As an educationist, she believes that aside intellectual development, inculcating the right values in a child produces a complete person. Mrs Adeola Bamgbose, Director, Educational Advancement Centre (EAC), Ibadan and a minister of God, in this interview by TOLUWANI OLAMITOKE, speaks on her activities, her home and the role of the church in shaping lives and marriages.
Can you let us into your background?
I was born into a family of five while I am the only girl and the third child. My eldest brother is late. I attended United Missionary College (UMC) Primary School, Molete, Ibadan and St Anne’s Secondary School, Ibadan. I had my A’Level education at Comprehensive High School, Aiyetoro and later proceeded to University of Ibadan where I studied English. I am over 60 years old.
How would you describe yourself as a child?
I was a bit reserved and I loved reading a lot. But then I was a tomboy since I grew up with the boys. My dad was a company secretary and so taught, us how to read and write. He taught us Queen’s English. He was particular about how things were done and said. My mum didn’t spare me when it came to doing the house chores. Being the only girl, I was trained to be out of bed by 4:30 a.m to carry out the chores. Again in school we were taught etiquette and given orientation on how to comport ourselves well. We had what I could call a family togetherness. We were in the habit of drinking tea and this habit later rubbed off on my husband when we got married. My mum would brew tea in a big flask and we would all keep drinking.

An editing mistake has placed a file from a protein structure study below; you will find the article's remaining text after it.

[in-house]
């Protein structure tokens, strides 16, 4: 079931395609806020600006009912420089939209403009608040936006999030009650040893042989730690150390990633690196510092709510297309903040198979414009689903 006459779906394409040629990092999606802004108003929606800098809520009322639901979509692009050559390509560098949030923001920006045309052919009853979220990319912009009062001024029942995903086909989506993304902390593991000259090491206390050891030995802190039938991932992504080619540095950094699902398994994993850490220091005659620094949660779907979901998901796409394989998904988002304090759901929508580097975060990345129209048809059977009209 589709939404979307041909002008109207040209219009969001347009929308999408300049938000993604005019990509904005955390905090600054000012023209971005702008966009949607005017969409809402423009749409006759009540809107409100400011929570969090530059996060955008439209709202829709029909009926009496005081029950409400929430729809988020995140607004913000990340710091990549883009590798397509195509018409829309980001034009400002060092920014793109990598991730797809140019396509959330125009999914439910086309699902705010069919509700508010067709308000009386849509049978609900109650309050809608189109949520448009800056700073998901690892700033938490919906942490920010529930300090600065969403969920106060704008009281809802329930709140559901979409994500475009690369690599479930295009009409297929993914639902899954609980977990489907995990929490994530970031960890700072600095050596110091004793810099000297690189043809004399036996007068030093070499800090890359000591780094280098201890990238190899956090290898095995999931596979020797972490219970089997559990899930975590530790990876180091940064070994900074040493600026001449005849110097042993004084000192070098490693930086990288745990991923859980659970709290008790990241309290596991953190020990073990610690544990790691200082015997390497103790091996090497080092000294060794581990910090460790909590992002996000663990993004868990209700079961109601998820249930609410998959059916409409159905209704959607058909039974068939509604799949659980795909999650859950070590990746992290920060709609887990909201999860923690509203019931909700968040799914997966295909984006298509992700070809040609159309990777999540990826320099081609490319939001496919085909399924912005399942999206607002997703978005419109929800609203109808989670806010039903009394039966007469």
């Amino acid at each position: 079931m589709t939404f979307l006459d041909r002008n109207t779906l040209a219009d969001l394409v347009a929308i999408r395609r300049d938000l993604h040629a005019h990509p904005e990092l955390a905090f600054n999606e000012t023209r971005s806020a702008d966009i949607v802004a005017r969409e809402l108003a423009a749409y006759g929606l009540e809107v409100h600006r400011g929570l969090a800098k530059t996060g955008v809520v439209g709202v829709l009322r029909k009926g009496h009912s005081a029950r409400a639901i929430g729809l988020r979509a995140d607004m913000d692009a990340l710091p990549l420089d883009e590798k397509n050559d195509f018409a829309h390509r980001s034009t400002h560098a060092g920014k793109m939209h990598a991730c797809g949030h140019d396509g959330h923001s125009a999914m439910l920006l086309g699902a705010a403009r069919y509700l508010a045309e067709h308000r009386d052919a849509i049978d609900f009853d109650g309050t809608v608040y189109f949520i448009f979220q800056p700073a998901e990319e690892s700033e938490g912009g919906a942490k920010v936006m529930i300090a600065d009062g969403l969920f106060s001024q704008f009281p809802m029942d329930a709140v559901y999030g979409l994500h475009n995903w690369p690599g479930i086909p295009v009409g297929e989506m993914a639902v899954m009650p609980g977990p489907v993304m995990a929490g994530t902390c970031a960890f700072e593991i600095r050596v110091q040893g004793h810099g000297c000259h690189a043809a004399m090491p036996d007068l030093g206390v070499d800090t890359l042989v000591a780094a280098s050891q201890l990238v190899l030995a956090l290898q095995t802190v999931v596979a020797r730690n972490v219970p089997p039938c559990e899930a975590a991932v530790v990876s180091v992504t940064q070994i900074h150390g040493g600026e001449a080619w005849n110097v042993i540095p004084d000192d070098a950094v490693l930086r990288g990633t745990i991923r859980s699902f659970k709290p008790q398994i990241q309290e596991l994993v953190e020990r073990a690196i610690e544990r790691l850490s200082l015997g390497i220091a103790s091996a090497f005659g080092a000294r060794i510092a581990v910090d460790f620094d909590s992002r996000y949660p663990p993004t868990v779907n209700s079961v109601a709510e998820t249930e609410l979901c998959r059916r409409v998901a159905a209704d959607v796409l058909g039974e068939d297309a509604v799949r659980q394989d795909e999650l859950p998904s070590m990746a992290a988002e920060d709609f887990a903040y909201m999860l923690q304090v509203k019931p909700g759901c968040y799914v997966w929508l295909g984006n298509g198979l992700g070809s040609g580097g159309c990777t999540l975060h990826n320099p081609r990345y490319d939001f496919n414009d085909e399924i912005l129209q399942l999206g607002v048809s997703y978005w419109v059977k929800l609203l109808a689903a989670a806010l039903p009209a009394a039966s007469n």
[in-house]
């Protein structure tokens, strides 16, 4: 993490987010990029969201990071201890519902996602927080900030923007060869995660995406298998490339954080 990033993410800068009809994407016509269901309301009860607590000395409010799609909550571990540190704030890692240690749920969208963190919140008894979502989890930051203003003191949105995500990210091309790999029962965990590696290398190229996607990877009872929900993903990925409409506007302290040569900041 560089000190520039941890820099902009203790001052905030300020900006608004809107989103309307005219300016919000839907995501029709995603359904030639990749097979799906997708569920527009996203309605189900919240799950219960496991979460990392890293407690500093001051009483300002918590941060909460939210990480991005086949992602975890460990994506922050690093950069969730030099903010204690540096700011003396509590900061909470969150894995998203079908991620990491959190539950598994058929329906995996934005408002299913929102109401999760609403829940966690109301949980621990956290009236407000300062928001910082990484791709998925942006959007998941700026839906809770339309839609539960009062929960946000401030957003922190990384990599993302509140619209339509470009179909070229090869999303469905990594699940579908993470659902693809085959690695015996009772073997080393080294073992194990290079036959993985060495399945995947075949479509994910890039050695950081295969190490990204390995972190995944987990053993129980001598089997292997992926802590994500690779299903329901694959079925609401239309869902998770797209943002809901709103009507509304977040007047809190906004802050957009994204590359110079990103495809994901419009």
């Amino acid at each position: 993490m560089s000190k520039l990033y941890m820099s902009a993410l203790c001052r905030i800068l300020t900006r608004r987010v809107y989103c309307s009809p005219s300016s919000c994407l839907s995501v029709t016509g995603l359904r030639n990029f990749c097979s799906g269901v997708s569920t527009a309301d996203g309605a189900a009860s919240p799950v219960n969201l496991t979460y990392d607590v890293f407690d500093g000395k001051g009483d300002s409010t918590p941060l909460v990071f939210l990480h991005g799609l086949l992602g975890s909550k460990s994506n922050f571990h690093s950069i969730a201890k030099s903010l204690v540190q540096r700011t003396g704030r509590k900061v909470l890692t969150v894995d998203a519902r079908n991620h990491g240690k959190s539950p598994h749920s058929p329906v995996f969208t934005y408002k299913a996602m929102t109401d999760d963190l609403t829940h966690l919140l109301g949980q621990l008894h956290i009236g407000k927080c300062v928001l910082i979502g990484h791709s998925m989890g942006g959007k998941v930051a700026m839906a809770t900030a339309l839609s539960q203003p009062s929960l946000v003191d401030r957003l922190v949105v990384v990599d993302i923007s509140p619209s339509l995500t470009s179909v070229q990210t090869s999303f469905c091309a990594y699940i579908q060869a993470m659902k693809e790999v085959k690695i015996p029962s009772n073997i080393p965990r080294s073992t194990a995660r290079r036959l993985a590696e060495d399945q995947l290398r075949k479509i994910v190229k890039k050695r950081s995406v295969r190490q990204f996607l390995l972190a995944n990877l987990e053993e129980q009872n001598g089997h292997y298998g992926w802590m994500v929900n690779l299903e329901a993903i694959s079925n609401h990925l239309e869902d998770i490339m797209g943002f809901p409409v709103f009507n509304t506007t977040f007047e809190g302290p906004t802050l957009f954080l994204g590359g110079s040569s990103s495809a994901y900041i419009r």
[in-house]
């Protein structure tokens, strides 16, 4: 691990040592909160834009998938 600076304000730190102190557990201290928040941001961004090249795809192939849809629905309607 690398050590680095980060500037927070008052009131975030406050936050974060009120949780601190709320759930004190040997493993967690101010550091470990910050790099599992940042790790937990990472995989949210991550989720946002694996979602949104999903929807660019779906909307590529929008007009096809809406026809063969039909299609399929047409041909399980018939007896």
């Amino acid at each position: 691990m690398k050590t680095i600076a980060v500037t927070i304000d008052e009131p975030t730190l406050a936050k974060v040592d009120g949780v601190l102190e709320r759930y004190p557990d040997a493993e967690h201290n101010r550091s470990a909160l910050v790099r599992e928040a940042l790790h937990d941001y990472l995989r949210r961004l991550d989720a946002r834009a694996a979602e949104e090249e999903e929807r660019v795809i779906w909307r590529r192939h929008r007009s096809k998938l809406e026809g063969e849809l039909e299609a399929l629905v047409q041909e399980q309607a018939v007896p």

You are an educationist, what attracted you to the profession?
I really wanted to be a broadcaster and actually studied Television Management at South Thames College, London. When I retured to Nigeria, somehow I couldn’t get into the television house. I had enormous task of taking care of the children but what actually happened was not planned but divine. I thought of going into teaching so as to have enough time to care for the children. I did so in 1979 and just fell in love with it. My principal while at Lagelu Grammar School, Ibadan advised me to go for a postgraduate diploma (PGD) course in education which I did. While teaching, I was given a slot by the Nigerian Television Authority (NTA) to air an educational programme,‘English by Television.’